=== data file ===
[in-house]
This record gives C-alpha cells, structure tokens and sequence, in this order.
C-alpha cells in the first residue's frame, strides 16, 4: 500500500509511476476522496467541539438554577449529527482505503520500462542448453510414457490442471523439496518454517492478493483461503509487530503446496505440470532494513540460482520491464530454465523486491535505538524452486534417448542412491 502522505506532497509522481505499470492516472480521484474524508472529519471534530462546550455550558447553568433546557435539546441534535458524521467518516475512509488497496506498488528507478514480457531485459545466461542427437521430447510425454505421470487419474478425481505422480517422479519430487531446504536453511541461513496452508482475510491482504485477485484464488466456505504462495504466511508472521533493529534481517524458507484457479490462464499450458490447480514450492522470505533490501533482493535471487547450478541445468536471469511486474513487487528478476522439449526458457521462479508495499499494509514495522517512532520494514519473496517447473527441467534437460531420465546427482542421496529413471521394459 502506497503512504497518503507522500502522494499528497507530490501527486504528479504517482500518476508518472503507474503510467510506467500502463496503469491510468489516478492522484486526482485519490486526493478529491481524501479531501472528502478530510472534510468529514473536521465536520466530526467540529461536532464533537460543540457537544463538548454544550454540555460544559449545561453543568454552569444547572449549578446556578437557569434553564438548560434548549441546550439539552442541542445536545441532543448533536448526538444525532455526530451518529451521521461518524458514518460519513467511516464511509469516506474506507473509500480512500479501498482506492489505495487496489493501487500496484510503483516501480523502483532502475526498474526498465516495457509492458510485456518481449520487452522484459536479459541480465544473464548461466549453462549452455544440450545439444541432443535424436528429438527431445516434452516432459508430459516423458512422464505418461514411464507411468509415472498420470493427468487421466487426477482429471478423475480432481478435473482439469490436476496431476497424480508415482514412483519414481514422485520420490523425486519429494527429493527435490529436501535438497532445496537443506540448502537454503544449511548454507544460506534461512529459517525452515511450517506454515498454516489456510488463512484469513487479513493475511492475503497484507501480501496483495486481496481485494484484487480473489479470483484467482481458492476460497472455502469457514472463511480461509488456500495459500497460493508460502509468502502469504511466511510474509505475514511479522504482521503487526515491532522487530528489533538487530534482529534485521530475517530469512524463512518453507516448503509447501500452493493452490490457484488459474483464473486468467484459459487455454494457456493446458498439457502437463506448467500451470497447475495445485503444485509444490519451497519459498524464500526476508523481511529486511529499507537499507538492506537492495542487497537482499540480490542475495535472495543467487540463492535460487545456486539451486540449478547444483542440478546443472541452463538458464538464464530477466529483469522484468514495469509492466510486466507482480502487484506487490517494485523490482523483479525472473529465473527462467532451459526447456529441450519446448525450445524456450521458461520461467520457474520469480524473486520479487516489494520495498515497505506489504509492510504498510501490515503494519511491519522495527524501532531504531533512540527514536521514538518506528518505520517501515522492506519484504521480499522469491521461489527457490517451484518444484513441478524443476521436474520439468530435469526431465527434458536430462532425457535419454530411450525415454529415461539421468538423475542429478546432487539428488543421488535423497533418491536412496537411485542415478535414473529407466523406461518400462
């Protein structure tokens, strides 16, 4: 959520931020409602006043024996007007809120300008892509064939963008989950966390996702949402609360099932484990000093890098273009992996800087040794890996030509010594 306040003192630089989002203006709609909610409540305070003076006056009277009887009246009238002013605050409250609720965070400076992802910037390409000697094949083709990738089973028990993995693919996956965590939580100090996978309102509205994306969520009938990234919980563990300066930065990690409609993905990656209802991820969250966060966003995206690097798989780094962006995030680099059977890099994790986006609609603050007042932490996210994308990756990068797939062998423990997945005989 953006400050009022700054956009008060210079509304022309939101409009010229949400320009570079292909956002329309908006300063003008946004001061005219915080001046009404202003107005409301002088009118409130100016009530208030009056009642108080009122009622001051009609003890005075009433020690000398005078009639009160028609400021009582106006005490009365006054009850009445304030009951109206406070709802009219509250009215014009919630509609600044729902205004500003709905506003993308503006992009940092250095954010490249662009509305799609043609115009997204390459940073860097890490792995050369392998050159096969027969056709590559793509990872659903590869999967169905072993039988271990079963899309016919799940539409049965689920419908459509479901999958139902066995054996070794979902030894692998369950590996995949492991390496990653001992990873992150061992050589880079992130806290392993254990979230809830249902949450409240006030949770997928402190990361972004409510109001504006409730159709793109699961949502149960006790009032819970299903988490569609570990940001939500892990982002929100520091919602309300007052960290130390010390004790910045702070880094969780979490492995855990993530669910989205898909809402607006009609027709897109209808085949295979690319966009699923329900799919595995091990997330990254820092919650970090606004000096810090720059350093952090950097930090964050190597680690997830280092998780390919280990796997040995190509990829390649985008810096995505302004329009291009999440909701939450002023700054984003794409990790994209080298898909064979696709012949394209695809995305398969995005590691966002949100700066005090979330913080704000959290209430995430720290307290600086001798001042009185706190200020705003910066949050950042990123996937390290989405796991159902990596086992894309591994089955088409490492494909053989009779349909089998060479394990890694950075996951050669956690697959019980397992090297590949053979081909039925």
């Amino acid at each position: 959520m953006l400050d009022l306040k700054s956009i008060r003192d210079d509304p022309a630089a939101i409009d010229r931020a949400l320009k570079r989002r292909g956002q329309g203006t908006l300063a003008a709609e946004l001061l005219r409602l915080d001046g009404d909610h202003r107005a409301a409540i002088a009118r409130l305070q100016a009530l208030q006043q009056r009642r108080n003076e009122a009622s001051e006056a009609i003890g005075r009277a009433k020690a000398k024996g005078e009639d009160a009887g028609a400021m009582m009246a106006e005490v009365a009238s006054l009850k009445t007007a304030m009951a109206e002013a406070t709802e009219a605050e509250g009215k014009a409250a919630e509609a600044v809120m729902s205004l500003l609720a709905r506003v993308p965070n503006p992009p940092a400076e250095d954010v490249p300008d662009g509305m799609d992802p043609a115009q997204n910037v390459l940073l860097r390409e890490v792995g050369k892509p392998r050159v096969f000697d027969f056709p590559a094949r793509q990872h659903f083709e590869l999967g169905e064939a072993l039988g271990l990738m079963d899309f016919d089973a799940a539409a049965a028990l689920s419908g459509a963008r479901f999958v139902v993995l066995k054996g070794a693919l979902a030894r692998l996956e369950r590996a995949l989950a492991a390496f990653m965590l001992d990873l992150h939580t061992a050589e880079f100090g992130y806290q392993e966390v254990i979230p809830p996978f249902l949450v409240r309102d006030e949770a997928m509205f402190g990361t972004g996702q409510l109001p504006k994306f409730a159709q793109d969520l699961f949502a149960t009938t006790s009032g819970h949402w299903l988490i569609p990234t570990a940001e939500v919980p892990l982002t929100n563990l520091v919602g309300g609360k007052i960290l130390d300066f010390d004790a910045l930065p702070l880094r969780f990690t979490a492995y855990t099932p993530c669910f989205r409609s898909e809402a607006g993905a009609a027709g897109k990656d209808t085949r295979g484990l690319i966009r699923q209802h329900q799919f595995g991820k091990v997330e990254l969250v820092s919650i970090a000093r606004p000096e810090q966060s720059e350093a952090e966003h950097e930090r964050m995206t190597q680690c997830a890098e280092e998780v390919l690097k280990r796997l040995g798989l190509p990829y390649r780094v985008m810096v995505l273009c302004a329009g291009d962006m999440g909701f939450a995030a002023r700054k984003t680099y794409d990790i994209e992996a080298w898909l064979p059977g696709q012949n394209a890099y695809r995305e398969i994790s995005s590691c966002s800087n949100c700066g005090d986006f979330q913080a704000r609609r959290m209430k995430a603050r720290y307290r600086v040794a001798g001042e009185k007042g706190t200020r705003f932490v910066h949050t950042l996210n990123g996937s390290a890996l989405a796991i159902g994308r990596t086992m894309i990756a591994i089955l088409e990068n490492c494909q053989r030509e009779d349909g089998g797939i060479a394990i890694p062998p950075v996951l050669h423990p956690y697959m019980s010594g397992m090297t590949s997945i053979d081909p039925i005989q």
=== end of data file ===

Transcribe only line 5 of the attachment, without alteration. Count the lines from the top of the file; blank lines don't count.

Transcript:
């Amino acid at each position: 959520m953006l400050d009022l306040k700054s956009i008060r003192d210079d509304p022309a630089a939101i409009d010229r931020a949400l320009k570079r989002r292909g956002q329309g203006t908006l300063a003008a709609e946004l001061l005219r409602l915080d001046g009404d909610h202003r107005a409301a409540i002088a009118r409130l305070q100016a009530l208030q006043q009056r009642r108080n003076e009122a009622s001051e006056a009609i003890g005075r009277a009433k020690a000398k024996g005078e009639d009160a009887g028609a400021m009582m009246a106006e005490v009365a009238s006054l009850k009445t007007a304030m009951a109206e002013a406070t709802e009219a605050e509250g009215k014009a409250a919630e509609a600044v809120m729902s205004l500003l609720a709905r506003v993308p965070n503006p992009p940092a400076e250095d954010v490249p300008d662009g509305m799609d992802p043609a115009q997204n910037v390459l940073l860097r390409e890490v792995g050369k892509p392998r050159v096969f000697d027969f056709p590559a094949r793509q990872h659903f083709e590869l999967g169905e064939a072993l039988g271990l990738m079963d899309f016919d089973a799940a539409a049965a028990l689920s419908g459509a963008r479901f999958v139902v993995l066995k054996g070794a693919l979902a030894r692998l996956e369950r590996a995949l989950a492991a390496f990653m965590l001992d990873l992150h939580t061992a050589e880079f100090g992130y806290q392993e966390v254990i979230p809830p996978f249902l949450v409240r309102d006030e949770a997928m509205f402190g990361t972004g996702q409510l109001p504006k994306f409730a159709q793109d969520l699961f949502a149960t009938t006790s009032g819970h949402w299903l988490i569609p990234t570990a940001e939500v919980p892990l982002t929100n563990l520091v919602g309300g609360k007052i960290l130390d300066f010390d004790a910045l930065p702070l880094r969780f990690t979490a492995y855990t099932p993530c669910f989205r409609s898909e809402a607006g993905a009609a027709g897109k990656d209808t085949r295979g484990l690319i966009r699923q209802h329900q799919f595995g991820k091990v997330e990254l969250v820092s919650i970090a000093r606004p000096e810090q966060s720059e350093a952090e966003h950097e930090r964050m995206t190597q680690c997830a890098e280092e998780v390919l690097k280990r796997l040995g798989l190509p990829y390649r780094v985008m810096v995505l273009c302004a329009g291009d962006m999440g909701f939450a995030a002023r700054k984003t680099y794409d990790i994209e992996a080298w898909l064979p059977g696709q012949n394209a890099y695809r995305e398969i994790s995005s590691c966002s800087n949100c700066g005090d986006f979330q913080a704000r609609r959290m209430k995430a603050r720290y307290r600086v040794a001798g001042e009185k007042g706190t200020r705003f932490v910066h949050t950042l996210n990123g996937s390290a890996l989405a796991i159902g994308r990596t086992m894309i990756a591994i089955l088409e990068n490492c494909q053989r030509e009779d349909g089998g797939i060479a394990i890694p062998p950075v996951l050669h423990p956690y697959m019980s010594g397992m090297t590949s997945i053979d081909p039925i005989q």